Vaccinate to Educate

J&J Makes Three: COVID-19 Vaccines Work in Obesity

Yesterday, FDA released a detailed analysis of all the available data on a third COVID-19 vaccine up for approval in the U.S. Tomorrow, an independent advisory committee will meet to review this vaccine from Johnson & Johnson. But it already looks like it is heading for approval. For one thing, FDA reviewers concluded the vaccine is effective. In fact, it is very effective for preventing serious infections and death. They also found no safety concerns that would weigh against approval. And then finally, the data show quite clearly that – just like the two COVID-19 vaccines that came before – this one works equally well whether a person has obesity or not.

On top of all that, the J&J vaccine offers a big practical advantage. It takes only one dose to be fully effective. It doesn’t require super-cold storage, either.

Direct Evidence Versus Speculation

J&J COVID-19 Vaccine Efficacy, Subgroup AnalysisThis makes three vaccines in quick succession that have good effectiveness for people with obesity. The numbers for overall efficacy are a little lower for this one than the two that came before. For preventing both moderate and more severe cases, its effectiveness was 72 percent. While this number is lower than the numbers for the first two vaccines, it is higher than the typical numbers for a flu vaccine.

Perhaps more important, though, is the efficacy for preventing severe infections. In the U.S., it was 86 percent effective in preventing severe cases. It was 100 percent effective in preventing deaths due to COVID.

The numbers for people with obesity are in the table on the right. In 10,541 subjects with obesity, the overall efficacy after 28 days was 66 percent. For people without it, the efficacy was 69 percent. Statistically, those results are indistinguishable.

These facts directly disprove prior speculation that obesity might be a problem for vaccine efficacy.

Weight Bias and the Me-First Ethos

We are indeed fortunate to have two, and soon three vaccines available that are very effective for preventing COVID-19. But we do have a problem with getting the vaccines fast enough to all the people who want them. And that brings out an ugly feature of humanity – the me-first ethos. The desire to jump to the front of the line. OAC board member and former chair describes it:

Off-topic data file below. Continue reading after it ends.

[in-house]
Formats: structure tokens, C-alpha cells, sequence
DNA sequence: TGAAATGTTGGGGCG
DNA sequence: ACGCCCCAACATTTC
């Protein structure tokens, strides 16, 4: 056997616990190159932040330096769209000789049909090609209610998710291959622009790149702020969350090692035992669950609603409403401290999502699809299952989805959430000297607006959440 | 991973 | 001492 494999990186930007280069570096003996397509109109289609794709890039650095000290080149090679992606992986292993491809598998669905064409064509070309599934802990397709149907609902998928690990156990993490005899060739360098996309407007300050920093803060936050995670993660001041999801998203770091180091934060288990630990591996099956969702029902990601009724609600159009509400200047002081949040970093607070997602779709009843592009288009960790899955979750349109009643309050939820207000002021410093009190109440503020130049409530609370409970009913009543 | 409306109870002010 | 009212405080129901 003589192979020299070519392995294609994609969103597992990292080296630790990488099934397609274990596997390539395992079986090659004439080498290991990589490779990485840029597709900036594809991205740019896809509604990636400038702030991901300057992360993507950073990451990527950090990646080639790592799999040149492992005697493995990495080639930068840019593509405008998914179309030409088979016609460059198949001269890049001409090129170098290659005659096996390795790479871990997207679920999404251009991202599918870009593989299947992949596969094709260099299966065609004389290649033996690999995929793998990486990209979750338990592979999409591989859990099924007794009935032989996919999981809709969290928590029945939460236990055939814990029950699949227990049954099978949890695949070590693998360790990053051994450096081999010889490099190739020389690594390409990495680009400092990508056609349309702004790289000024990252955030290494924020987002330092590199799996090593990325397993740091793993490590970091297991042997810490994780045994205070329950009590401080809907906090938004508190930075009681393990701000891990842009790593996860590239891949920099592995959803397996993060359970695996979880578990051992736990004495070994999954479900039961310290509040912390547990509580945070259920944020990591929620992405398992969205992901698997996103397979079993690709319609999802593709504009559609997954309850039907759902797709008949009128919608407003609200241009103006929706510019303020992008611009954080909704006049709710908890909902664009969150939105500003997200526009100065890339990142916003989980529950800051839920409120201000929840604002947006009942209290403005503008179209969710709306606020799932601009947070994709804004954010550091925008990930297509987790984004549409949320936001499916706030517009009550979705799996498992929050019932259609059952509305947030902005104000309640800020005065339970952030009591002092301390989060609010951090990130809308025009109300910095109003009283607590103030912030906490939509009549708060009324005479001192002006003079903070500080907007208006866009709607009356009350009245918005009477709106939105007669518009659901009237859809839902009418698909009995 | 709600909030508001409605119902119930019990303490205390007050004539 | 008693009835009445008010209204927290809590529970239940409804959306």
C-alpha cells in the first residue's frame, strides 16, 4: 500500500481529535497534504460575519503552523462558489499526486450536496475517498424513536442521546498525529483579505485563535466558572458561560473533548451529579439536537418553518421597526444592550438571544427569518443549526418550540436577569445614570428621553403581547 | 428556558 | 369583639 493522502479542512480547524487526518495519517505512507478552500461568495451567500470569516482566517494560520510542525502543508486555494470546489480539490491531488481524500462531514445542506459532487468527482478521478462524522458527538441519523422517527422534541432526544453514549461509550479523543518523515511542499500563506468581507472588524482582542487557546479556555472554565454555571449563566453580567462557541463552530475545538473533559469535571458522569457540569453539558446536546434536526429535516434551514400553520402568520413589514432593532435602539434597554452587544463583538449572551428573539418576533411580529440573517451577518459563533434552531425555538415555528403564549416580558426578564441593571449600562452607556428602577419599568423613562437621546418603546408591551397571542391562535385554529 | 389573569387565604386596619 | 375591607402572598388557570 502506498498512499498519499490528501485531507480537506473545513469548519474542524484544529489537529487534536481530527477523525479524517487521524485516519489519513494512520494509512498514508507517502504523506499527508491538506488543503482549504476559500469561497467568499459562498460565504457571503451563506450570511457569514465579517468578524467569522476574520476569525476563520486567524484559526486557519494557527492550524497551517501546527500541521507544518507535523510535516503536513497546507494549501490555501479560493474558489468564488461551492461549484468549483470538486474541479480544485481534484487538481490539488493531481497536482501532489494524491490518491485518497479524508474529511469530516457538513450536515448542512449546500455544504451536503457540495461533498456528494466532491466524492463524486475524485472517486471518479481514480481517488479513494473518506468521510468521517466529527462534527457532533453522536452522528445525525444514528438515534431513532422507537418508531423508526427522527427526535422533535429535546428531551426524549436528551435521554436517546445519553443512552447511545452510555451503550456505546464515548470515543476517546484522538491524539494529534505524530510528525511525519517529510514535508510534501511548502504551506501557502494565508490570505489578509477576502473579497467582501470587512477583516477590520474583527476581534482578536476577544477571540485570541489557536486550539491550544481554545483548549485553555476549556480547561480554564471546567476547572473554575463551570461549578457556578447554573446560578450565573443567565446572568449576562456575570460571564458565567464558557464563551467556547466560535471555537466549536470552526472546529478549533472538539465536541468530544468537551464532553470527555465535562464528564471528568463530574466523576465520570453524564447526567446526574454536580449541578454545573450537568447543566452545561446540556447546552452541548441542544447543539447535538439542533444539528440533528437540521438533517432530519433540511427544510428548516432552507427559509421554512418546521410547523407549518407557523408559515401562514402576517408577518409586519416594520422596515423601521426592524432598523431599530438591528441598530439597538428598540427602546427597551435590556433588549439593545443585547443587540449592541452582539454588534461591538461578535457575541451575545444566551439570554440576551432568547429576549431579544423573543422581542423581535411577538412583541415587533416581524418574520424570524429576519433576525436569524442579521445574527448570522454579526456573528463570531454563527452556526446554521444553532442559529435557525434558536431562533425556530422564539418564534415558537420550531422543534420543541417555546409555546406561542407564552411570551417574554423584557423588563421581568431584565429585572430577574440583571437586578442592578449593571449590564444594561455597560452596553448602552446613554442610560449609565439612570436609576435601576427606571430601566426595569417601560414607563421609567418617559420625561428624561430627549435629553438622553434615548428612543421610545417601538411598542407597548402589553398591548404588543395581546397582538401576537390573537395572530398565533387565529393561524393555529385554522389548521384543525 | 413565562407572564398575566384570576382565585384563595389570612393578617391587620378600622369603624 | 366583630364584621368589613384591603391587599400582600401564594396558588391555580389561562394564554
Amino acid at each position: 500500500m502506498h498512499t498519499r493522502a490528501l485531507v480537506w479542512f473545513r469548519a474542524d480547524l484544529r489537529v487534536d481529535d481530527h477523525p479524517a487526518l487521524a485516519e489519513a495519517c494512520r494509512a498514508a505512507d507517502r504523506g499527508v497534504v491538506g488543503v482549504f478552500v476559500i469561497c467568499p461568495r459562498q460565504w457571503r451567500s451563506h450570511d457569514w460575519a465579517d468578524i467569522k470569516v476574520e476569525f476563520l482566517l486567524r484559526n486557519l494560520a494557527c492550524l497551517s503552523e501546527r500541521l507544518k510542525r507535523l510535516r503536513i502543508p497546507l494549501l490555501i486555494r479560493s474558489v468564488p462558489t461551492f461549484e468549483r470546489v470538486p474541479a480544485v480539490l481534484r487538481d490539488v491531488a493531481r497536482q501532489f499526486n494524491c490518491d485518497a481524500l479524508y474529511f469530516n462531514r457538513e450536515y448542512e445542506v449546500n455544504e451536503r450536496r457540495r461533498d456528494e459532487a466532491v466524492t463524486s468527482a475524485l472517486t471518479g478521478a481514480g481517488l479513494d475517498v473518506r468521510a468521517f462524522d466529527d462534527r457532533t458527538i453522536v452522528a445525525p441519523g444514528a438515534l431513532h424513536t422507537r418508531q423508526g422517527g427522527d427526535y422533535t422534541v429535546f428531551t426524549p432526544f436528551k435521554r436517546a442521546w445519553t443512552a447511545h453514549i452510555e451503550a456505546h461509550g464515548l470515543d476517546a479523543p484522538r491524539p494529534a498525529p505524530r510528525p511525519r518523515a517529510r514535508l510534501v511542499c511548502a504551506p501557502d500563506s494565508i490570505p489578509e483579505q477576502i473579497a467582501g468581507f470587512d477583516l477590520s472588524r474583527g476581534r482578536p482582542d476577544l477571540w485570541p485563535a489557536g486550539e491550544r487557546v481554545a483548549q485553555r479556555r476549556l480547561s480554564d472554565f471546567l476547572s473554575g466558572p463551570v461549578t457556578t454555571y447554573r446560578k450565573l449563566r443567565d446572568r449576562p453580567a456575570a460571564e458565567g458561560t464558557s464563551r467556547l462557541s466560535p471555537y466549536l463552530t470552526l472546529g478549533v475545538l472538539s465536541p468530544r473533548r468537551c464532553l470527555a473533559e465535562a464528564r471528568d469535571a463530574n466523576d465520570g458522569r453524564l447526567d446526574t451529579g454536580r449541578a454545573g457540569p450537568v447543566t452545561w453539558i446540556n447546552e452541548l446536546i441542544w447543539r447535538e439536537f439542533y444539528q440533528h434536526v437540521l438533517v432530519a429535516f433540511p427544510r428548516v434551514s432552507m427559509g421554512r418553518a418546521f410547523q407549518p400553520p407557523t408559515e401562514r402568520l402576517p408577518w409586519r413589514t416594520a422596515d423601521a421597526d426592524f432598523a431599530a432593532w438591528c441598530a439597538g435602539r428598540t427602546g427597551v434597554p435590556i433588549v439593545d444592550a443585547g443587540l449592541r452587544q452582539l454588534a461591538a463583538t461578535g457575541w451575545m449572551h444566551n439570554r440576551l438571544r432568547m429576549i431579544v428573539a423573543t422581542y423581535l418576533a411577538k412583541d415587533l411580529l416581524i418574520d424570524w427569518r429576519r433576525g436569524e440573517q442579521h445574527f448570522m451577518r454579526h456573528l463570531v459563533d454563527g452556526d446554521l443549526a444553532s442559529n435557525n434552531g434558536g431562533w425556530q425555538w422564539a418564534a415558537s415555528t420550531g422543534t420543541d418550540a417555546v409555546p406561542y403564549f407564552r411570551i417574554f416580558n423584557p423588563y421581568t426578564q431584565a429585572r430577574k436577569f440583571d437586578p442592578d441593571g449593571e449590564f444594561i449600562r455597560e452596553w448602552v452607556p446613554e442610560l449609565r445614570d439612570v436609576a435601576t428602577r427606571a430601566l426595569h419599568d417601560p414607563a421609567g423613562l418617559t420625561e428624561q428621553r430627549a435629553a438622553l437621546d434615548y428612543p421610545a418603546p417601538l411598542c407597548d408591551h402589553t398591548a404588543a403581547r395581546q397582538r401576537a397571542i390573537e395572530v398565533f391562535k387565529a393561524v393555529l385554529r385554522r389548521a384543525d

“A year ago, we were trying to grab toilet paper that was disappearing from store shelves. Today people are understandably clamoring for the COVID vaccine. But the angst we all feel doesn’t explain or excuse some of the bad behavior and vile comments directed at people who have the greatest medical needs, such as people living with obesity.”

For good reasons, guidance from CDC suggests that we should be vaccinating people who face the highest risks first. Not the people with the sharpest elbows. That means older people, people who get exposed a lot because we need them on the front lines, and people with pre-existing conditions that put them at a high risk for death if they get infected.

The Risk Is Real

The data from the clinical trials with the J&J vaccine illustrate this risk starkly. Roughly 40,000 patients participated in these placebo controlled studies. Only seven died from COVID-19. All seven of them received the placebo. Of those seven who died, six had obesity.

The risk is real. But COVID-19 vaccines are quite effective for people living with obesity. They save lives.

Click here, here, and here for more reporting on the J&J COVID-19 vaccine. To dive into the detailed analysis of these data, click here. Finally, for some excellent perspective on vaccination for people living with obesity, click here.

Vaccinate to Educate, photograph © Phil Roeder / flickr

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February 25, 2021

2 Responses to “J&J Makes Three: COVID-19 Vaccines Work in Obesity”

  1. February 25, 2021 at 2:08 pm, Allen Browne said:

    So, the big question is how to move people with the disease of obesity to the front of the vaccination line.

    • February 25, 2021 at 4:10 pm, Ted said:

      CDC guidance is to vaccinate PWO with everyone else who has a medical risk condition. Makes sense. But it attracts some unfortunate static.